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Group Walk Sunday 19th May

Hat Gate, Wootton Rivers. 4 miles

Crofton beam engine tower and building

Date: Sunday 19th May 2024

Time: 11.00am - 13.00pm

Location: Wootton Rivers

In May our group of 21 walkers were accompanied by Judy Hible of Wiltshire Ramblers. Judy’s ‘official’ title is ‘Volunteer Ecological Surveyor’ and she acted as a very knowledgeable guide along our route.

We assembled at the Village Hall in Wootton Rivers and, even along the short stretch of road between the hall and the pub, Judy pointed out 9 different types of flower growing in the verge. These included cow parsley, green alkanet, lady’s smock (cuckoo flower), red campion and Welsh poppies.

Just past the pub, we took a left turn along a footpath where Judy continued to point out various interesting plants and flowers, adding extra information such as that greater stitchwort is an indicator of ancient woodland.

As well as the flora, Judy was able to recognise the birdsong as we wandered through the lovely Wiltshire countryside. We heard the unmistakable onomatopoeic sound of the chiffchaff, and the song of the chaffinch which apparently is likened to a bowler running up to the crease.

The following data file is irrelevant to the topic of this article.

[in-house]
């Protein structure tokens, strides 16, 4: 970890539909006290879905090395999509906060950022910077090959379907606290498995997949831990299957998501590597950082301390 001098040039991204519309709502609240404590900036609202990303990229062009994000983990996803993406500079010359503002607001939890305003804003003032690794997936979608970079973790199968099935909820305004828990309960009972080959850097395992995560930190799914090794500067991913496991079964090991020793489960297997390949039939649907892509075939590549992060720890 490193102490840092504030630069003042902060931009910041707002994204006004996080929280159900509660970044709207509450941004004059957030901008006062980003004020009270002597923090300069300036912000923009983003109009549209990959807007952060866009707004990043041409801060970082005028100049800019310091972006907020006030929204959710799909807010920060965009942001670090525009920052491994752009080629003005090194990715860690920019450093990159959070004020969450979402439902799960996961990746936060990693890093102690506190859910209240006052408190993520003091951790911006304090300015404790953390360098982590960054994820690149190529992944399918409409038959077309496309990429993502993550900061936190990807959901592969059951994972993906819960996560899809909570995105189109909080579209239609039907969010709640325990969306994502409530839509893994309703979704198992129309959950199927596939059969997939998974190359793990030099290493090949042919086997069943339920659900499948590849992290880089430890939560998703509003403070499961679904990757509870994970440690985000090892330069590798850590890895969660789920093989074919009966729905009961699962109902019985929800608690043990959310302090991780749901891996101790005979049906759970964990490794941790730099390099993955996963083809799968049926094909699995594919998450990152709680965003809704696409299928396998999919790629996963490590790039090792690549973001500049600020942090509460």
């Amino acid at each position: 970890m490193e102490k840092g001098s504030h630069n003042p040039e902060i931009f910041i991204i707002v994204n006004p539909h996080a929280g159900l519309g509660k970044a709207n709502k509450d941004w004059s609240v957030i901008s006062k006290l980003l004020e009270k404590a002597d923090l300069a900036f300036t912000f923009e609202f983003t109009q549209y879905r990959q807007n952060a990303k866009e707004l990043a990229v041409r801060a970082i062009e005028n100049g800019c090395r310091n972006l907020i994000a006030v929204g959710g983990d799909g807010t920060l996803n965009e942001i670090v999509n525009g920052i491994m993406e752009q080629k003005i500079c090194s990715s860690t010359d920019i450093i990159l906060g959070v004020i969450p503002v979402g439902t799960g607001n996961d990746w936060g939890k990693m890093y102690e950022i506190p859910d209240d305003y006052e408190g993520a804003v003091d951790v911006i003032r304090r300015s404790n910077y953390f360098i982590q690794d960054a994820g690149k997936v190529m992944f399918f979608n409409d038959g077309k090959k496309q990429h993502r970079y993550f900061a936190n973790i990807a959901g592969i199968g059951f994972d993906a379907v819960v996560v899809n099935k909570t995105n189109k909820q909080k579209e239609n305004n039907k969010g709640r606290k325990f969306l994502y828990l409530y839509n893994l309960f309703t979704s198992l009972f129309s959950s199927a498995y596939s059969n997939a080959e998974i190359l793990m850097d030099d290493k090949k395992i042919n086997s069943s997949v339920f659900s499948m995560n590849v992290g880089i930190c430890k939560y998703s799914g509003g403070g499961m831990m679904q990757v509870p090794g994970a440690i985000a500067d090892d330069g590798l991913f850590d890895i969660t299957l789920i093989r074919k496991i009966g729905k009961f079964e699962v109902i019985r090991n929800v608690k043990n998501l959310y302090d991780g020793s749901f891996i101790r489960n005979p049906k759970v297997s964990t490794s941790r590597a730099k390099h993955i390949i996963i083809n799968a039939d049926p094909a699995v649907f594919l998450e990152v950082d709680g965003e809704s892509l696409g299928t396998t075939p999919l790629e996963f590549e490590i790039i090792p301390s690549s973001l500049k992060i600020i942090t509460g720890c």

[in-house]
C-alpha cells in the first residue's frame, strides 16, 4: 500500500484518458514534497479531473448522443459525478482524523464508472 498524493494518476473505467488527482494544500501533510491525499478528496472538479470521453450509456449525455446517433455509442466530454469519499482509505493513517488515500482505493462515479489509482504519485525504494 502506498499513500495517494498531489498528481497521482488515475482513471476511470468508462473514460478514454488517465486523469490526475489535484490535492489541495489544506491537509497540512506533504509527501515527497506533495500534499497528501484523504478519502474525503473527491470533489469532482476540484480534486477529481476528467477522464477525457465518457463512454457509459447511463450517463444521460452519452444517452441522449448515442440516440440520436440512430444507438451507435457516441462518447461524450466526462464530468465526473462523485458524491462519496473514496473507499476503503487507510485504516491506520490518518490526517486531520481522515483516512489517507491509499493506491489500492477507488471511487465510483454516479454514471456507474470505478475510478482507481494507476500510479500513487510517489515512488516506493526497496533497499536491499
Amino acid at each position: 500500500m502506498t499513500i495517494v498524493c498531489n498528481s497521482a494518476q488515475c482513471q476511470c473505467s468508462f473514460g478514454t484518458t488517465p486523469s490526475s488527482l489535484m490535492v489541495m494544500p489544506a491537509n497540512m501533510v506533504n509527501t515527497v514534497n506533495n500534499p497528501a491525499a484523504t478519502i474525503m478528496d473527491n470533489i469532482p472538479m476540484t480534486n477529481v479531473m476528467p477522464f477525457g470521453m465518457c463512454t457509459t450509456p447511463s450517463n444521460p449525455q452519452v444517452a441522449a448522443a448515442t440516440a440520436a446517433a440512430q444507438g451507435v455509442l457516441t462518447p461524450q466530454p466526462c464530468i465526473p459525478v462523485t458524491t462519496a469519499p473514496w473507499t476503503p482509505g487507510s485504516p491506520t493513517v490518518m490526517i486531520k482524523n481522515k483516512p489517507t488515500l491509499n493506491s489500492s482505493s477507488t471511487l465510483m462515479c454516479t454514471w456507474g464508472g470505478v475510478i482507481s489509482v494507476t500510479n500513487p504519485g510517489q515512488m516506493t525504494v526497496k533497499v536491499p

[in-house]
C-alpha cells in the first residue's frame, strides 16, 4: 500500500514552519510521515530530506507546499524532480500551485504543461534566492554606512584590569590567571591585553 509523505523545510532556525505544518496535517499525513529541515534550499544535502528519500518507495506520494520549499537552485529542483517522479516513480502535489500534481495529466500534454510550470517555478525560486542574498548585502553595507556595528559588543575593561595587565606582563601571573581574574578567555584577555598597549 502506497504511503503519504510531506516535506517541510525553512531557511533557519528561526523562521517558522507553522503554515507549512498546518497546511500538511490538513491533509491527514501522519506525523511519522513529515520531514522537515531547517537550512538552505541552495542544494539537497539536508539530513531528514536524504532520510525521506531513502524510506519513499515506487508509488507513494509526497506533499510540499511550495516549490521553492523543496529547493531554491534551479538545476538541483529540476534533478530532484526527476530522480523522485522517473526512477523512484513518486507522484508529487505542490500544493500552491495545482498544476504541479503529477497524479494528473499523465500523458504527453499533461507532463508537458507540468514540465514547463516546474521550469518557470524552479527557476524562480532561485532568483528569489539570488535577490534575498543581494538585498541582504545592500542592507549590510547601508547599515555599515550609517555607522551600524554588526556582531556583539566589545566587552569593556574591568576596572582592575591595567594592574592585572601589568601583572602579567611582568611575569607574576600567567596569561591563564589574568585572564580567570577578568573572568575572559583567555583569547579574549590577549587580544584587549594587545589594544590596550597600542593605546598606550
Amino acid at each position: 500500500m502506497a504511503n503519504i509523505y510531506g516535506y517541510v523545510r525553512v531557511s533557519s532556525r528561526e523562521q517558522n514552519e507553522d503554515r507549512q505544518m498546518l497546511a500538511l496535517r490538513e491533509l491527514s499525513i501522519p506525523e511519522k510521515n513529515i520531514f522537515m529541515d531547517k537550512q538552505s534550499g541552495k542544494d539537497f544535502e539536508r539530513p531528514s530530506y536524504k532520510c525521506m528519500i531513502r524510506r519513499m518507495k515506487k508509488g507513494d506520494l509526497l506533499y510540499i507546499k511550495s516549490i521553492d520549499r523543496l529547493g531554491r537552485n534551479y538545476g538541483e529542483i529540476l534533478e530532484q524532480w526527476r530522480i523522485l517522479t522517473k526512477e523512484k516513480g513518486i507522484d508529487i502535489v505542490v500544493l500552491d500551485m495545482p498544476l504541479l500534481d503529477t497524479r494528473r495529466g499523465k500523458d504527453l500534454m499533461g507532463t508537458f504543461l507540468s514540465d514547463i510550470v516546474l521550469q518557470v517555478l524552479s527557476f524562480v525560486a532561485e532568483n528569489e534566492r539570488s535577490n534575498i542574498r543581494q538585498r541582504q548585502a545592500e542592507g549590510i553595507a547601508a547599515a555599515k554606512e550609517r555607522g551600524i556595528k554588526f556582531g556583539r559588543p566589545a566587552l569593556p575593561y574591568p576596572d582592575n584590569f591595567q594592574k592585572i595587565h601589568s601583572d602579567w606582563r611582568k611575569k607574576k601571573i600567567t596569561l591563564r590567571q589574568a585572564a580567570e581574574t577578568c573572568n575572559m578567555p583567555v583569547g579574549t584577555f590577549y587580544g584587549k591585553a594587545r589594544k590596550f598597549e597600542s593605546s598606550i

We had not been walking very long when Judy spotted our first butterfly – a red admiral. The chance to spot butterflies was the main reason for taking this particular route and I’m sure many of us would have missed the Speckled Wood butterfly as it fluttered from plant to plant, had it not been kind enough to rest in a sunlit spot on the path in front of us for a while, giving everyone in the group opportunity to see it. A female Orange-tip (who actually doesn’t have orange tips to her wings) was next to make an appearance, followed by a Brimstone. These beautiful small creatures are so easily missed and it was a delight to be able to appreciate them.

Our route continued along Mud Lane to the small Hat Gate wildlife reserve which has been created on part of the disused railway line. From there we walked through Brimslade where we paused at the poignant memorial for Paul PG Gunnell and Gordon Davis who were sadly killed in a light aircraft accident in July 2017.

We then made our way along the picturesque canal tow path back to the village, where 18 of us were served a tasty lunch at the Royal Oak.

No stiles. There’s an uphill stretch to reach Mud Lane which can live up to its name in wet weather. Two flights of steps to reach the reserve embankment.


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